Pence-Xi Showdown at APEC Shows U.S.-China Divide Only Widening: U.S. Vice President Mike Pence traded sharp barbs with Chinese leader Xi Jinping in back-to-back speeches at a regional summit, showing that neither country appears to be giving ground in an escalating trade war. Xi received applause when he told the Asia-Pacific Economic Cooperation summit in Papua New Guinea that implementing tariffs and breaking up supply chains was “short-sighted” and “doomed to failure.” He called for a stronger World Trade Organization and defended his signature Belt-and-Road Initiative, saying it’s “not a trap as some people have labeled it.” Speaking moments later, Pence told delegates the U.S. offers countries in the region “a better option’’ for economic and diplomatic relations than Beijing’s heavy-handed approach. He warned against taking Chinese loans, saying the U.S. “doesn’t drown our partners in a sea of debt” nor offer “a constricting belt or a one-way road.” (Bloomberg)

Defense

The Pentagon Failed its Audit, but Officials Aren’t Surprised: The U.S. Department of Defense “failed” its first-ever audit, expected to be released Thursday, according to its No. 2 official. But Deputy Secretary of Defense Patrick Shanahan isn’t surprised at the result, saying it was widely expected the audit would find issues. The audit, concluded through the DoD’s Office of Inspector General, has long been sought by lawmakers and good-government groups. (Defense News)

DOE

Department of Energy Announces $98 Million for 40 Transformative Energy Technology Projects: The Department of Energy announced $98 million in funding for 40 new projects as part of OPEN 2018, the Advanced Research Projects Agency-Energy’s latest open funding opportunity. These funds will support some of America’s top energy innovators’ R&D projects as they seek to develop technologies to transform the nation’s energy system. (DoE Press Releases)

Transportation

In-flight Sexual Misconduct Task Force Announced by Department of Transportation: DOT Secretary Elaine L. Chao announced the task force, which is part of the larger Aviation Consumer Protection Advisory Committee. "The Task Force will review current practices, protocols and requirements of U.S. airlines in responding to and reporting allegations of sexual misconduct by passengers on board aircraft," said a DOT statement. Aviation Consumer Protection Advisory Committee guidelines are outlined in the FAA Reauthorization Act of 2018, which President Trump signed into law in October. Members of the sexual misconduct task force will be announced during the Aviation Consumer Protection Advisory Committee's first meeting scheduled for Jan. 16, 2019. (NBC News)

White House

Inside Trump's Embrace of Sentencing Reform: President Trump's backing of bipartisan criminal justice reform last week is a 180-degree twist from Campaign Trump, who ran on 1980s-style law and order. Jared Kushner brought the president a long way to get his support. Trump has privately worried that supporting the bill would madden his base and get him offside with law enforcement. But the endorsement of the bill by the Fraternal Order of Police —"the world's largest organization of sworn law enforcement officers" — went a long way. (Axios)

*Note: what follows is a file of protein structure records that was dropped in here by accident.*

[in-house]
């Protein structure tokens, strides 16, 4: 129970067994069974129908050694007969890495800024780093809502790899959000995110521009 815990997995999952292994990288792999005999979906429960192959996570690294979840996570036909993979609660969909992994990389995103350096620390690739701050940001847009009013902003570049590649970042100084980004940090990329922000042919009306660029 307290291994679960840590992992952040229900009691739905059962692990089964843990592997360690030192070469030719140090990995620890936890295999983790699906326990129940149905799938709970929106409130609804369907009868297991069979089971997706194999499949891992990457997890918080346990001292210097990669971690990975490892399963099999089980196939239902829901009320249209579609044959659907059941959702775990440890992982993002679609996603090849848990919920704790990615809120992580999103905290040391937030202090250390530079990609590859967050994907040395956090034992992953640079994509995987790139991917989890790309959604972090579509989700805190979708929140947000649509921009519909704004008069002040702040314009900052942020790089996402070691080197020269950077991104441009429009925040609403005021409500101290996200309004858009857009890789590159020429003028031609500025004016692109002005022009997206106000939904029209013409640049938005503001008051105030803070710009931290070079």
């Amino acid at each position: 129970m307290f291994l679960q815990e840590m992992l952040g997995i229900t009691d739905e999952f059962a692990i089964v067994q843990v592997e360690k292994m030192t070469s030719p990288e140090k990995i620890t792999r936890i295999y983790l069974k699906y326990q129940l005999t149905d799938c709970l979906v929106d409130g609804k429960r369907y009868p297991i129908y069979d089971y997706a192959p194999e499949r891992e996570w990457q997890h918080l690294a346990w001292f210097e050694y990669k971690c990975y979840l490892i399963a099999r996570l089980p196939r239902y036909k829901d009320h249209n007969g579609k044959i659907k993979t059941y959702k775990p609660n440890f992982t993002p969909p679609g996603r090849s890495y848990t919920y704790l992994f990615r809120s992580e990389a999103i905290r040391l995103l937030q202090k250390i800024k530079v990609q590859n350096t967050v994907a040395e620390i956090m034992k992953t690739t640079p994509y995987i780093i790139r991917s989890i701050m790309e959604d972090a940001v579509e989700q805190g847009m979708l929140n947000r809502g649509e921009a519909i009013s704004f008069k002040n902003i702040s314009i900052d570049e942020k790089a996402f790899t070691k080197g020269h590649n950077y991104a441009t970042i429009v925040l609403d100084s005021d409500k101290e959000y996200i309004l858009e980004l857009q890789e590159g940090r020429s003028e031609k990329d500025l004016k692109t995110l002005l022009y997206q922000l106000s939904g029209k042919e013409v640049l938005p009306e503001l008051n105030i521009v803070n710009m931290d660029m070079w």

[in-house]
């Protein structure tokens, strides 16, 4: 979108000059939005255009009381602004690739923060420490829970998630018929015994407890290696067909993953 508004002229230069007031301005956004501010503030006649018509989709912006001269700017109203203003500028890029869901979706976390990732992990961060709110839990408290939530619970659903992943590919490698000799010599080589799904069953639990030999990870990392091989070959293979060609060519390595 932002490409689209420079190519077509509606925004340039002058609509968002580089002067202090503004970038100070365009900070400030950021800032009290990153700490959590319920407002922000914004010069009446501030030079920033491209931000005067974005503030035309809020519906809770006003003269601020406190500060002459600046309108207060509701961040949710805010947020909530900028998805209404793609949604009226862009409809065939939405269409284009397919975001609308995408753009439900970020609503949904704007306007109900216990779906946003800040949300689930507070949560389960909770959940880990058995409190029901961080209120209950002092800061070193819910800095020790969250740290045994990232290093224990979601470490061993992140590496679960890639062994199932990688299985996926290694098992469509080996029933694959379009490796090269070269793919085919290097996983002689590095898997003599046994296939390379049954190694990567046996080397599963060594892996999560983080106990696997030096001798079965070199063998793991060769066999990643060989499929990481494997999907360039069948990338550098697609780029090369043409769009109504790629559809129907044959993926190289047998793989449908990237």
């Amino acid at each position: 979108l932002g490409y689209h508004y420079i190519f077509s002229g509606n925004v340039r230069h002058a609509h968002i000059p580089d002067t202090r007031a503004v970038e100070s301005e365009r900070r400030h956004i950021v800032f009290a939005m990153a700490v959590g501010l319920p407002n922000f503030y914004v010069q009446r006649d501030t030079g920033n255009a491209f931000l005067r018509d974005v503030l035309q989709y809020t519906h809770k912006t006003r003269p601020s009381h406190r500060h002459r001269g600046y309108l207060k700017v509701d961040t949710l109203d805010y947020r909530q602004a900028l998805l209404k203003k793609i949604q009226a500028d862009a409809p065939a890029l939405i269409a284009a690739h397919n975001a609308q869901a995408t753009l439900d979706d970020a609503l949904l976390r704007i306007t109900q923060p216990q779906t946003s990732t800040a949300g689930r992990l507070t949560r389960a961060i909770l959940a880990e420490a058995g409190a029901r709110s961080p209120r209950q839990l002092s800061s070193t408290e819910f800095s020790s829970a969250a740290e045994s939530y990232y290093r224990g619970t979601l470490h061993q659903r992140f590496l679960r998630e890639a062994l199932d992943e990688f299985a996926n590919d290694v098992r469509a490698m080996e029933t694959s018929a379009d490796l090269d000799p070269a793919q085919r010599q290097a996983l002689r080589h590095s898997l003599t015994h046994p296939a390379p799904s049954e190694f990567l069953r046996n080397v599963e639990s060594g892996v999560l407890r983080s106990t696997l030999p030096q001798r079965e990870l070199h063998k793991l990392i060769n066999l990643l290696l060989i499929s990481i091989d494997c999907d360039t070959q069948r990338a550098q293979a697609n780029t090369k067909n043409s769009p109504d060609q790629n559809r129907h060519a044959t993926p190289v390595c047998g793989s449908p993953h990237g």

Trump, Top Advisers to Meet About Launch of Middle East Peace Plan: President Trump will hold a crucial meeting this week with his top national security and foreign policy advisers to discuss both the details of the White House's Israeli-Palestinian peace plan and the timing for its release. The White House's "peace team," led by senior adviser Jared Kushner and special envoy Jason Greenblatt, has been working on the plan for the last two years. It's now basically ready, and Trump has said he wants it published sometime between December and February. But U.S. officials said the current political crisis in Israel and the imminent announcement on early elections in the country will play a role in any decision Trump makes regarding the plan's release. (Axios)

Elections

A Presidential Map for the 21st Century: To win re-election, President Trump must wage a two-front war: Not only does he have to defend Democratic-leaning Midwest states that sealed his victory in 2016, but he now needs to defend against clear Republican erosion in the South and Southwest. "Changing demographics and Trump have blown up the electoral map that has dominated American politics since 1992," said Doug Sosnik, a White House adviser to President Bill Clinton who is one of the best trend detectors in U.S. politics. Sosnik projects that there could be more tossup states in the South and Southwest than in the Midwest — with almost twice the number of electoral votes at stake. (Axios)

What Really Happened in Texas: Over 8.3 million Texans voted in the 2018 midterm elections. It’s an astounding figure, especially considering that about 4.6 million voted in the midterms just four years ago. That difference — almost 3.7 million — says a lot about the changing face of the Lone Star State, but Tuesday’s result says more. Yes, Texas is growing, but as of 2018, it’s still red and still likes Ted. But let’s back up for a moment. The Democratic Senate candidate, Rep. Beto O’Rourke, came within 3 percentage points of defeating Sen. Ted Cruz, which is close enough to put Texas at the center of two of the big post-election questions: Is Texas a swing state? And will O’Rourke run for president? (FiveThirtyEight)